This is the easy part and I think we all have gotten this far. Now the thing is in the Python side. The secret is to escape things properly. To insert binary data to a PostgreSQL database you need to follow this scheme: E' + data in octal + '::bytea For example:

INSERT INTO IMAGES VALUES(default, 'PARIS.JPG', E'\\001\\002\\003\\031\\313'::bytea);

Notice the double "\" since the bar is un-escaped by the database. Easy? Yeah! But hard to find out. Now it's just writing a simple Python function to do the escaping:

def octize(data):
    out = "E'"
    for char in data:
        octdata = oct(ord(char))[1:].zfill(3)
        out += "\\\\" + octdata
     return out + "'::bytea" 

And now we could do something like:

conn = psycopg.connect()
cur = conn.cursor()
cur.insert("INSERT INTO IMAGES VALUES(default, 'PARIS.JPG', %s)"  

           % octize(image_data))

Hope you liked it! Happy hacking!

Monday, December 22, 2008

Website statistics: Roll your own real-time Google Analytics in 5 minutes!

Hello my fellow hackers! I want to talk about something we all freak out about at least once in life: website statistics.

Website statistics have been a headache for webmasters since Internet became Inter-net. It is fundamental to know how many people see your site every day, what they do there, from where they come, what OS and browser they are using, etc. This is so for a lot of reasons, for optimizing your site to get traffic, for bandwidth optimization and (in my case) just to watch endlessly, frenetically and insanely how the visit counter crawls up ;).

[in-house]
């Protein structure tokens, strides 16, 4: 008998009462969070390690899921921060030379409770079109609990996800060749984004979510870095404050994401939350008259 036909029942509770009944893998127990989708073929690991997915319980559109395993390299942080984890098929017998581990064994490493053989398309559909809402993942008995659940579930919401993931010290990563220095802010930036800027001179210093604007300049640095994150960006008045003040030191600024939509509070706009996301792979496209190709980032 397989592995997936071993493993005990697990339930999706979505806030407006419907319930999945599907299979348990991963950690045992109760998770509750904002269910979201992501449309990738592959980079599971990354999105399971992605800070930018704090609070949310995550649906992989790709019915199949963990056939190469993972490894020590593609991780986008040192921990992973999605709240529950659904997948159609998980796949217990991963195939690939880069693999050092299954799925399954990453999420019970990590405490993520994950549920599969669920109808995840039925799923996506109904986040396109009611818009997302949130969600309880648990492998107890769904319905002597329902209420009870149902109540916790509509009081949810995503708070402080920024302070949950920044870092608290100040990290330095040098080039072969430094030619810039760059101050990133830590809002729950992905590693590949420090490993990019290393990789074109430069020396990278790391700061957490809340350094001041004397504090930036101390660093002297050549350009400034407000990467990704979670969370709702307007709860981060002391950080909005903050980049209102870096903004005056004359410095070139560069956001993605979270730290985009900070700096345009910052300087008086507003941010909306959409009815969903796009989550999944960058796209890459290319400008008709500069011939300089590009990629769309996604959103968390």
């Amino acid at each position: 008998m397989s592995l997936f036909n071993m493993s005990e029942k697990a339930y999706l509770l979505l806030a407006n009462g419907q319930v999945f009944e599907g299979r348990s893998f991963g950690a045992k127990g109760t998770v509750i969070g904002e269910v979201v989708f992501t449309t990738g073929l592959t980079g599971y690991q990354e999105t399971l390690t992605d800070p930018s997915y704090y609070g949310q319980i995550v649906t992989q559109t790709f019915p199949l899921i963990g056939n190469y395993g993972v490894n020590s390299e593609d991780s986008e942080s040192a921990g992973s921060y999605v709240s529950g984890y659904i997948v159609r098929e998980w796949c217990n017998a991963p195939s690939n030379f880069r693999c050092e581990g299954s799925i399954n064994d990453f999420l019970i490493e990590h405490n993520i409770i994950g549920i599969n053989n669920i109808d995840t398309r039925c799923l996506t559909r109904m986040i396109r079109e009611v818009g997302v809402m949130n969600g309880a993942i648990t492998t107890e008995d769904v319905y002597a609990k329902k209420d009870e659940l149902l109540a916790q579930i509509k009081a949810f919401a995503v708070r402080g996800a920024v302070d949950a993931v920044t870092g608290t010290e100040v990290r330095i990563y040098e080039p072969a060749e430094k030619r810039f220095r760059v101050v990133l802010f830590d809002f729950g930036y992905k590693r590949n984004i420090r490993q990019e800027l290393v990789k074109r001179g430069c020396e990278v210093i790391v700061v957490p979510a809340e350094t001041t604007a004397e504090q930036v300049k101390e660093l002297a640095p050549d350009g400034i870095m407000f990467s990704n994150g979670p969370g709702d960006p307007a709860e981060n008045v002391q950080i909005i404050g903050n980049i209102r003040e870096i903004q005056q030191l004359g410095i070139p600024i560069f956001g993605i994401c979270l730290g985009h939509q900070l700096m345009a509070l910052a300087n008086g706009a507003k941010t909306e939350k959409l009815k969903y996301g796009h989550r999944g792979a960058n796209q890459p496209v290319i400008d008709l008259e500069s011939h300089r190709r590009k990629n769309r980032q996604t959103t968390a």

Though in the early beginnings of Internet these solutions weren't so easily available, in this ever-changing, over-connected and wonderful world there is a huge number of options for us to choose. The most popular and widely used (IMO) is Google Analytics.

So why bother making our own then? I won't say I don't like Google Analytics because I really like it, I think its a wonderful solution and a must-have tool for any webmaster. However there is something I personally don't like: the fact it is not real-time. Although this is perfectly justified (they must index and analyze millions of sites and real-timeness is difficult to achieve at such scales), I still wanna see my lil' counter crawl up!!!

The question is, do YOU want to see your lil counter crawl? From a practical point of view, I'd say probably not, since usually having the information available by the next day is already enough to do all your work. But actually I think you probably do. Why? Well, I guess we techies are just like that :) I decided therefore to make my own lil' analytics and set it up in my blog today. So lets get to it.